I finally found some time to finish my short series of tutorials on CSS 3D transforms. If you haven't checked out part 1 & 2 I recommend you to do so, otherwise you will feel lost pretty soon.

In this tutorial we will learn how to build a 3D packshot in HTML and CSS by applying some CSS 3D-transforms. Then we will add some Javascript to make the object freely rotatable in 3d space. And as we will enhance our Javascript with some touch-interactivity, the packshot will also work nicely in Safari for iOS-platforms like iPhone or iPad. A warning: be prepared that the second part of this tutorial will be quite math-heavy.

Open Example

...or direct your mobile-browser to www.eleqtriq.com/wp-content/static/demos/2010/rotation/ (sorry for the mobile-unfriendly URL).

The current State of CSS 3D

Since I published my first tutorial a few months ago, more and more sites showed up that actually use CSS3D transforms. But as we all have learned, support for CSS3D-transforms is still marginal outside the iOS world. So what is the use in learning this technique anyway?

Enough said, let's start the tutorial:

1. Building the packshot with HTML and CSS:

To demonstrate CSS 3D on a real world-example we will create a virtual packshot for Spritebaker. We start with a basic HTML-"sceleton":

<!-- We need something to apply some CSS 3D-perspective to it. Therefore we set up a section as our stage. --> <section id="viewport"> <!-- The next container is our box. It consists of 6 sections for every side: --> <article id="box"> <section id="front"> <!-- HTML for the front goes here--> </section> <section id="top"> <!-- HTML for the top goes here--> </section> <section id="bottom"> <!-- HTML for the bottom goes here--> </section> <section id="back"> <!-- HTML for the back goes here--> </section> <section id="left"> <!-- HTML for the left-side goes here--> </section;> <section id="right"> <!-- HTML for the inner-side goes here--> <!-- Just kidding :)--> </section> </article> </section>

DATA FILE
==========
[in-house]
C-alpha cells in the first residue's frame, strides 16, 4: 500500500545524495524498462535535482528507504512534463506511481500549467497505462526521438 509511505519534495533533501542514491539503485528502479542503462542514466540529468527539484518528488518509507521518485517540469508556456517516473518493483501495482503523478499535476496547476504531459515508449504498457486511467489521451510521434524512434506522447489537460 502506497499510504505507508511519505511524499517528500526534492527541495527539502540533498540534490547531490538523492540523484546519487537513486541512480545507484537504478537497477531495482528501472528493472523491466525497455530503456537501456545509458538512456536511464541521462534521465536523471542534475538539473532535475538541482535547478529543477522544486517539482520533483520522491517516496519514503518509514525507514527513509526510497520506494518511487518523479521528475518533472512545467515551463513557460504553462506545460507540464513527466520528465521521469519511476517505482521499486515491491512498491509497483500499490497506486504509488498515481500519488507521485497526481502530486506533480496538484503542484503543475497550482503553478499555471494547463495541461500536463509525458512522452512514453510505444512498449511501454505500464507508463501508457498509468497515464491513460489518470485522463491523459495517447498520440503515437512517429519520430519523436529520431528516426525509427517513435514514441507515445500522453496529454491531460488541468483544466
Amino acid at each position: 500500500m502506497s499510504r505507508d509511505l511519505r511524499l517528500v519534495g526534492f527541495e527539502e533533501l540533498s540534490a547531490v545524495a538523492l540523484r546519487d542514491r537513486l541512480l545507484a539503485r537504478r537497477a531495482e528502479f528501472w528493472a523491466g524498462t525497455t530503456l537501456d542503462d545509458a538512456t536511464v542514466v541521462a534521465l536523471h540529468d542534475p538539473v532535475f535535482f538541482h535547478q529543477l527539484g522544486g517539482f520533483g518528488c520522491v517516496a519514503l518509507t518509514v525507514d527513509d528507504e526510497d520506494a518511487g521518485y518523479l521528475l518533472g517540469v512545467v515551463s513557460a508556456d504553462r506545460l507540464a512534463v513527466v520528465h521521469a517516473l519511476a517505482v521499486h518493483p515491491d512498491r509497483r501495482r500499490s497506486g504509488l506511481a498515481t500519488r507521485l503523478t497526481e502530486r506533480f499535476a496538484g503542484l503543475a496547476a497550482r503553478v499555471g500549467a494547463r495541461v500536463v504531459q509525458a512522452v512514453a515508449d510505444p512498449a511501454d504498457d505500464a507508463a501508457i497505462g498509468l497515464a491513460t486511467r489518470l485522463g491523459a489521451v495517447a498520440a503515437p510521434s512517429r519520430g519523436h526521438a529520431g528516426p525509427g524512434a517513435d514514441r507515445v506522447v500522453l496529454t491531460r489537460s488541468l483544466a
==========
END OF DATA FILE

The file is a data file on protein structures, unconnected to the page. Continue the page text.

In order to style the content we will use a handful of conventional HTML and CSS-techniques, therefore I will not bore you with too much details, you are a gown-up web-developer, right? Some lame 2005 image-replacement and CSS-sprites to make everything fairly accessible and crawlable (as you know I'm a big proponent of Data-URI-Sprites, but I avoid them in my demos most of the time to keep source-code readable).

2. Applying the CSS 3D Transforms:

More fun to come: let's form a nice 3D-box by rotating and positioning every side. The CSS transforms are straightforward and easy to understand:

section#viewport{ perspective: 700px; perspective-origin: 50% 50%; } article#box{ transform-style: preserve-3d; } #box section{ transform-style: flat; /*browsers are bitches at z-sorting css3d-transforms. Use backface-visibility: hidden as often as you can! */ backface-visibility: hidden; } #front, #back{ width:250px; height: 354px; transform: translate3d(0px, 0px, 37px); } #back{ transform: rotateY(180deg) translate3d(0px, 0px, 37px); } #top, #bottom{ width:250px; height: 74px; transform: rotateX(90deg) translate3d(0px, 0px, 37px); } #bottom{ transform: rotateX(-90deg) translate3d(0px, 0px, 317px); } #left, #right{ width: 74px; height: 354px; transform: rotateY(-90deg) translate3d(0px, 0px, 37px); } #right{ transform: rotateY(90deg) translate3d(0px, 0px, 213px); }

We add some spice by adding a webkit-box-reflect below and voila, ready is our box! Attentive readers will see that the reflection is erroneous, with the box-shape accurately reflected but not the typography on the box. This is a bug in webkit for MacOS. Applying a 3D-transform to an element causes that its content can't be reflected properly (strange to say this bug doesn't affect Safari for iOS).

3. Making the Box rotatable:

Figure 1: the Virtual trackball.

It's starting to get interesting: let's add some interactivity with Javascript so we are able to twist and turn the box with the mouse (side-note: we will avoid any Javascript-library like jQuery or Motools and code directly for Webkit instead, as its our sole target-browser. This way the script stays lean and small, <3kb gzipped without comments, mobile browsers will love you for that).

Some Words about Object-Rotation in 3D-Space:

Rotating and twisting objects in 3D-space might not sound like a big deal: just change the object's angle according to the mouse position on the screen, right? Unfortunately it's not that easy. The movement will feel unnatural and "bumpy" and we will have to deal with the problem of "Gimbal-Lock".

There exists a better technique for achieving a natural and smooth experience for the user. It's called the "Virtual Trackball". The Virtual Trackball is an imaginary sphere around our 3D-object. Every mouse-click on the screen will be mapped onto this virtual sphere and every dragging-operation will cause a rotation of the virtual trackball and the object inside, resulting in a smooth and intuitive rotation. Let's see how to build a virtual trackball for our box: